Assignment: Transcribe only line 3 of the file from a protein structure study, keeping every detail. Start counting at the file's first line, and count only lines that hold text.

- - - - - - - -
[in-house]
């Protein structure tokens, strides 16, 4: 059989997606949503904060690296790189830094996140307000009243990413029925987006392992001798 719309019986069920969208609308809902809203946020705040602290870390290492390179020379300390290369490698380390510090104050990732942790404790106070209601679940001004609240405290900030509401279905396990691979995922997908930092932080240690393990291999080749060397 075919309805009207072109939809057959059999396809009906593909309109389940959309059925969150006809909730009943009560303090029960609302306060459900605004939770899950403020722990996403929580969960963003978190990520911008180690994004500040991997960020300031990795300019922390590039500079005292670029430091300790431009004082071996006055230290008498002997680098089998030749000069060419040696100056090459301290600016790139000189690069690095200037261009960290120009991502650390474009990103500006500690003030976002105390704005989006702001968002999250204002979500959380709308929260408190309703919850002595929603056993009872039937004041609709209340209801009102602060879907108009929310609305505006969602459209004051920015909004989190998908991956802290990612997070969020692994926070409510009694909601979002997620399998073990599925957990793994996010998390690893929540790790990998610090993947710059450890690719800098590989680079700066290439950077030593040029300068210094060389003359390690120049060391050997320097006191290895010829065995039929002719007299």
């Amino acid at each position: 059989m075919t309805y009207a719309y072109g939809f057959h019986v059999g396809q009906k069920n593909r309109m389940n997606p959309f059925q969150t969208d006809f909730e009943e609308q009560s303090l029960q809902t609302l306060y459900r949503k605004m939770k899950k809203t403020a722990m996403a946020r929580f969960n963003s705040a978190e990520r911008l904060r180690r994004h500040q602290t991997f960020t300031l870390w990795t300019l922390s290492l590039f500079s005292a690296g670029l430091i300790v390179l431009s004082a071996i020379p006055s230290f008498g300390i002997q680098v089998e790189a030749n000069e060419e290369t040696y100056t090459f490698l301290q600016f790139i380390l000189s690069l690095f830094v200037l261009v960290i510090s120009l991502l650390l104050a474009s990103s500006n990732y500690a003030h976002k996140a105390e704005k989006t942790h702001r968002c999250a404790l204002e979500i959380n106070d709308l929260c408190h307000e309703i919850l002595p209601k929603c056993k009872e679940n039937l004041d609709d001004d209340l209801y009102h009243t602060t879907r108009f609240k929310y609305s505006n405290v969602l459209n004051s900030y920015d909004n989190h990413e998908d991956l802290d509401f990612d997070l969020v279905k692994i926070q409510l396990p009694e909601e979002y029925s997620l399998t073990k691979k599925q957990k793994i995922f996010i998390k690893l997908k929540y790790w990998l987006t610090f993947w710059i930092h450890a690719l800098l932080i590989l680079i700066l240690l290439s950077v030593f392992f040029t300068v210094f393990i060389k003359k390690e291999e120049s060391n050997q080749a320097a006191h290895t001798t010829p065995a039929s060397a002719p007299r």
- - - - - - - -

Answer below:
């Amino acid at each position: 059989m075919t309805y009207a719309y072109g939809f057959h019986v059999g396809q009906k069920n593909r309109m389940n997606p959309f059925q969150t969208d006809f909730e009943e609308q009560s303090l029960q809902t609302l306060y459900r949503k605004m939770k899950k809203t403020a722990m996403a946020r929580f969960n963003s705040a978190e990520r911008l904060r180690r994004h500040q602290t991997f960020t300031l870390w990795t300019l922390s290492l590039f500079s005292a690296g670029l430091i300790v390179l431009s004082a071996i020379p006055s230290f008498g300390i002997q680098v089998e790189a030749n000069e060419e290369t040696y100056t090459f490698l301290q600016f790139i380390l000189s690069l690095f830094v200037l261009v960290i510090s120009l991502l650390l104050a474009s990103s500006n990732y500690a003030h976002k996140a105390e704005k989006t942790h702001r968002c999250a404790l204002e979500i959380n106070d709308l929260c408190h307000e309703i919850l002595p209601k929603c056993k009872e679940n039937l004041d609709d001004d209340l209801y009102h009243t602060t879907r108009f609240k929310y609305s505006n405290v969602l459209n004051s900030y920015d909004n989190h990413e998908d991956l802290d509401f990612d997070l969020v279905k692994i926070q409510l396990p009694e909601e979002y029925s997620l399998t073990k691979k599925q957990k793994i995922f996010i998390k690893l997908k929540y790790w990998l987006t610090f993947w710059i930092h450890a690719l800098l932080i590989l680079i700066l240690l290439s950077v030593f392992f040029t300068v210094f393990i060389k003359k390690e291999e120049s060391n050997q080749a320097a006191h290895t001798t010829p065995a039929s060397a002719p007299r």